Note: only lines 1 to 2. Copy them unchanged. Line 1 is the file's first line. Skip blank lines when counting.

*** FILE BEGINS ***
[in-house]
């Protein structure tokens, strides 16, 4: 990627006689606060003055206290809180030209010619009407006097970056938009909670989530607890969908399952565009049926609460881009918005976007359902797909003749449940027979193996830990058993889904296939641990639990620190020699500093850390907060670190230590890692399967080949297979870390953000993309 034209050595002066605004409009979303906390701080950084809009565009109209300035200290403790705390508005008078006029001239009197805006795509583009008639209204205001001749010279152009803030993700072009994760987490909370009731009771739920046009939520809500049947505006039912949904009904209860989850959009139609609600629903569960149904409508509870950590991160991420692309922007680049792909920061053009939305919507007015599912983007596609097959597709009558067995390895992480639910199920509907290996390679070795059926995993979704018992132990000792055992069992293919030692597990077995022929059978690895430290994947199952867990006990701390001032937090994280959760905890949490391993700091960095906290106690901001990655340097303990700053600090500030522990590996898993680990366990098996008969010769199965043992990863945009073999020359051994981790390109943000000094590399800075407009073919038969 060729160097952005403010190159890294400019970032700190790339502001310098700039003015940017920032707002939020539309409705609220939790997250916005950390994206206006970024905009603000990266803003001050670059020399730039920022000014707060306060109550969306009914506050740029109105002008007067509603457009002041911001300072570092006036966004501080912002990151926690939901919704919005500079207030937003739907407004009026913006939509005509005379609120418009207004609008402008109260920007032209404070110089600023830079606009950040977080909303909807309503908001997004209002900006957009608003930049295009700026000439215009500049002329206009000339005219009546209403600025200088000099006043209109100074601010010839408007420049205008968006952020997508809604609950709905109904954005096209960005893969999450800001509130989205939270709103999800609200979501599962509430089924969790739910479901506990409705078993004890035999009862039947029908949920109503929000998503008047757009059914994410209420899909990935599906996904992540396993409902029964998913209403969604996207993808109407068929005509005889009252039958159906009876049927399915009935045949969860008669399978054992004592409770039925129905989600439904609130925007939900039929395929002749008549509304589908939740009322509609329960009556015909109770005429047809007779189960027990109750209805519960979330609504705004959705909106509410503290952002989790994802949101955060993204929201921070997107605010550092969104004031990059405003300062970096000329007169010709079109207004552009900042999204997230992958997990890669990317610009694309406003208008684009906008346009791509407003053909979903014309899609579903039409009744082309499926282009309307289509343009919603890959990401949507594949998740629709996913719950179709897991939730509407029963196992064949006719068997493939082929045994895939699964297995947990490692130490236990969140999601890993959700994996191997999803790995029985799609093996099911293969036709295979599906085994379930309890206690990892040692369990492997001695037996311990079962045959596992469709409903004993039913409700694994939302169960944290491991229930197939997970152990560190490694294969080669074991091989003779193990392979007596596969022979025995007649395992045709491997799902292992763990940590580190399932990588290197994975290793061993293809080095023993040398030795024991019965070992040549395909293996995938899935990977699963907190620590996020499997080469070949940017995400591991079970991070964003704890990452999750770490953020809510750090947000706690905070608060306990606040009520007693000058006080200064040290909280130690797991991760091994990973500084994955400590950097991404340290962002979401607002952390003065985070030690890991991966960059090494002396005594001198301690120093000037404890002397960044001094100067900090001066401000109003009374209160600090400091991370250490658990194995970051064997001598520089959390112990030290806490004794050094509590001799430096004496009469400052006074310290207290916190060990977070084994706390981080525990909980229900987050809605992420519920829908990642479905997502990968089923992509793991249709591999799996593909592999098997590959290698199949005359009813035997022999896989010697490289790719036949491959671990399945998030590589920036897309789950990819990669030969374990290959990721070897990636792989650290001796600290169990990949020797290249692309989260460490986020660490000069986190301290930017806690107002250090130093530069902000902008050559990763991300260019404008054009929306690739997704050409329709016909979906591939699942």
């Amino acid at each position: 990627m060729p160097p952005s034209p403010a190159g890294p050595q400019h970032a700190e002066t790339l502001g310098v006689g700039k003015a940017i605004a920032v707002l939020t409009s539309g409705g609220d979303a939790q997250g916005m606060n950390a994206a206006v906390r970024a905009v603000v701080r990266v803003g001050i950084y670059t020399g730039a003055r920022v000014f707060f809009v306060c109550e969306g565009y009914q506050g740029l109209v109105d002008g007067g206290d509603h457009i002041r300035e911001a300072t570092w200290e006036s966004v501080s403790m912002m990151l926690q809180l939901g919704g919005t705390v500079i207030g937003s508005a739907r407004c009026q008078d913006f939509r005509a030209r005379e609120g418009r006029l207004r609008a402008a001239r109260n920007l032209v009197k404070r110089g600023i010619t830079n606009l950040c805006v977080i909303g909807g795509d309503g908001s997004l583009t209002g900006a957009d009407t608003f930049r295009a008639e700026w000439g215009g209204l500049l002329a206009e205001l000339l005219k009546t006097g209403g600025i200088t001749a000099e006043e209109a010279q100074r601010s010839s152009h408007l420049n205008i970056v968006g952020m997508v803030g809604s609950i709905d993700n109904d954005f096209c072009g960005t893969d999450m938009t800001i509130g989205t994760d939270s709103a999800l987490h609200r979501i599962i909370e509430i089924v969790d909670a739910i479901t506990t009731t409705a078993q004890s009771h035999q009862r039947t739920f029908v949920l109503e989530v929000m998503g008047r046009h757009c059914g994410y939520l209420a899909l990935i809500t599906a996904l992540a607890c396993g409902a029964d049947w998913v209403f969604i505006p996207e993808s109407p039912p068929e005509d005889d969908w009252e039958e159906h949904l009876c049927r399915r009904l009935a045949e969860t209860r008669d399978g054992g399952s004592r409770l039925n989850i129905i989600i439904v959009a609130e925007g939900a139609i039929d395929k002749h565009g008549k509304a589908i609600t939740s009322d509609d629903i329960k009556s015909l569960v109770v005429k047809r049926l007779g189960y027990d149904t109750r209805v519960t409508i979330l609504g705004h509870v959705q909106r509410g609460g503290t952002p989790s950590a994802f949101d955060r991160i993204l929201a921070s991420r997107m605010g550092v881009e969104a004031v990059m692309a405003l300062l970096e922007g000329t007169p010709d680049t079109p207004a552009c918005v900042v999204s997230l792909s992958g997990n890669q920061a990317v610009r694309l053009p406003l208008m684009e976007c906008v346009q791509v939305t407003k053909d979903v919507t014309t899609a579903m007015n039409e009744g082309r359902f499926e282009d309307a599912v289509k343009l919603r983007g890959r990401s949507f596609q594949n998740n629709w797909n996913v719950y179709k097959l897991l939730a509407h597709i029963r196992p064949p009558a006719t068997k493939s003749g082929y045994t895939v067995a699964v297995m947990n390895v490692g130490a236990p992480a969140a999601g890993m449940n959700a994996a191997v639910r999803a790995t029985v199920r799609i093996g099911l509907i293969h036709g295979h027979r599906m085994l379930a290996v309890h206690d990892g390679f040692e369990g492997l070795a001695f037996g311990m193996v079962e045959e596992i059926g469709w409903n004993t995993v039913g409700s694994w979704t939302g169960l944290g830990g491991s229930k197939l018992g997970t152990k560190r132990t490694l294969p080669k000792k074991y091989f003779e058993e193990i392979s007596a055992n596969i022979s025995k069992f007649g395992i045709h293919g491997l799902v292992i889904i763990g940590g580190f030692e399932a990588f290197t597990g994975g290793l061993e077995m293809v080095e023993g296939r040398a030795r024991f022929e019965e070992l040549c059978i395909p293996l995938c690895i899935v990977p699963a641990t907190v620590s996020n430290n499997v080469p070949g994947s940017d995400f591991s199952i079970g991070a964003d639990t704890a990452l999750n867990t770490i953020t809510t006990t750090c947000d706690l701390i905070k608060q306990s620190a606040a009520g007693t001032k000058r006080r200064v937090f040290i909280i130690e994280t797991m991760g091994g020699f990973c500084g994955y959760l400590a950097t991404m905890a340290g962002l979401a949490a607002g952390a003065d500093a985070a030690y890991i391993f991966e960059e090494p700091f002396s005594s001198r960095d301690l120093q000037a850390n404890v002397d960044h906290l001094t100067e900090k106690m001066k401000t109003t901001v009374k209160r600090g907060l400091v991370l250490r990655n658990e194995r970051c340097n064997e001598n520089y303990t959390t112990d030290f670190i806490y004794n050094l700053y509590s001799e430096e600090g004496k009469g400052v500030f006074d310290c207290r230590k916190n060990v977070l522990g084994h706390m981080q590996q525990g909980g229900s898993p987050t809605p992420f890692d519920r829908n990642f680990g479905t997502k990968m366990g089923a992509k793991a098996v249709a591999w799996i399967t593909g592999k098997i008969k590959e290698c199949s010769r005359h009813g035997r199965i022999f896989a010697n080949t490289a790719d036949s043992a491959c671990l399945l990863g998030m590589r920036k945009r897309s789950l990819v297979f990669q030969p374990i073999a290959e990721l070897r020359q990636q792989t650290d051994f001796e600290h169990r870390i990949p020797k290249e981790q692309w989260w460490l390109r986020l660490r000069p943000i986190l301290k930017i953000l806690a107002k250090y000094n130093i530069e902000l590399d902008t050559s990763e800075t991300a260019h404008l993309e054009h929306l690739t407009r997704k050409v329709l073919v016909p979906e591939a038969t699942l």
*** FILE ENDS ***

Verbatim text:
[in-house]
């Protein structure tokens, strides 16, 4: 990627006689606060003055206290809180030209010619009407006097970056938009909670989530607890969908399952565009049926609460881009918005976007359902797909003749449940027979193996830990058993889904296939641990639990620190020699500093850390907060670190230590890692399967080949297979870390953000993309 034209050595002066605004409009979303906390701080950084809009565009109209300035200290403790705390508005008078006029001239009197805006795509583009008639209204205001001749010279152009803030993700072009994760987490909370009731009771739920046009939520809500049947505006039912949904009904209860989850959009139609609600629903569960149904409508509870950590991160991420692309922007680049792909920061053009939305919507007015599912983007596609097959597709009558067995390895992480639910199920509907290996390679070795059926995993979704018992132990000792055992069992293919030692597990077995022929059978690895430290994947199952867990006990701390001032937090994280959760905890949490391993700091960095906290106690901001990655340097303990700053600090500030522990590996898993680990366990098996008969010769199965043992990863945009073999020359051994981790390109943000000094590399800075407009073919038969 060729160097952005403010190159890294400019970032700190790339502001310098700039003015940017920032707002939020539309409705609220939790997250916005950390994206206006970024905009603000990266803003001050670059020399730039920022000014707060306060109550969306009914506050740029109105002008007067509603457009002041911001300072570092006036966004501080912002990151926690939901919704919005500079207030937003739907407004009026913006939509005509005379609120418009207004609008402008109260920007032209404070110089600023830079606009950040977080909303909807309503908001997004209002900006957009608003930049295009700026000439215009500049002329206009000339005219009546209403600025200088000099006043209109100074601010010839408007420049205008968006952020997508809604609950709905109904954005096209960005893969999450800001509130989205939270709103999800609200979501599962509430089924969790739910479901506990409705078993004890035999009862039947029908949920109503929000998503008047757009059914994410209420899909990935599906996904992540396993409902029964998913209403969604996207993808109407068929005509005889009252039958159906009876049927399915009935045949969860008669399978054992004592409770039925129905989600439904609130925007939900039929395929002749008549509304589908939740009322509609329960009556015909109770005429047809007779189960027990109750209805519960979330609504705004959705909106509410503290952002989790994802949101955060993204929201921070997107605010550092969104004031990059405003300062970096000329007169010709079109207004552009900042999204997230992958997990890669990317610009694309406003208008684009906008346009791509407003053909979903014309899609579903039409009744082309499926282009309307289509343009919603890959990401949507594949998740629709996913719950179709897991939730509407029963196992064949006719068997493939082929045994895939699964297995947990490692130490236990969140999601890993959700994996191997999803790995029985799609093996099911293969036709295979599906085994379930309890206690990892040692369990492997001695037996311990079962045959596992469709409903004993039913409700694994939302169960944290491991229930197939997970152990560190490694294969080669074991091989003779193990392979007596596969022979025995007649395992045709491997799902292992763990940590580190399932990588290197994975290793061993293809080095023993040398030795024991019965070992040549395909293996995938899935990977699963907190620590996020499997080469070949940017995400591991079970991070964003704890990452999750770490953020809510750090947000706690905070608060306990606040009520007693000058006080200064040290909280130690797991991760091994990973500084994955400590950097991404340290962002979401607002952390003065985070030690890991991966960059090494002396005594001198301690120093000037404890002397960044001094100067900090001066401000109003009374209160600090400091991370250490658990194995970051064997001598520089959390112990030290806490004794050094509590001799430096004496009469400052006074310290207290916190060990977070084994706390981080525990909980229900987050809605992420519920829908990642479905997502990968089923992509793991249709591999799996593909592999098997590959290698199949005359009813035997022999896989010697490289790719036949491959671990399945998030590589920036897309789950990819990669030969374990290959990721070897990636792989650290001796600290169990990949020797290249692309989260460490986020660490000069986190301290930017806690107002250090130093530069902000902008050559990763991300260019404008054009929306690739997704050409329709016909979906591939699942």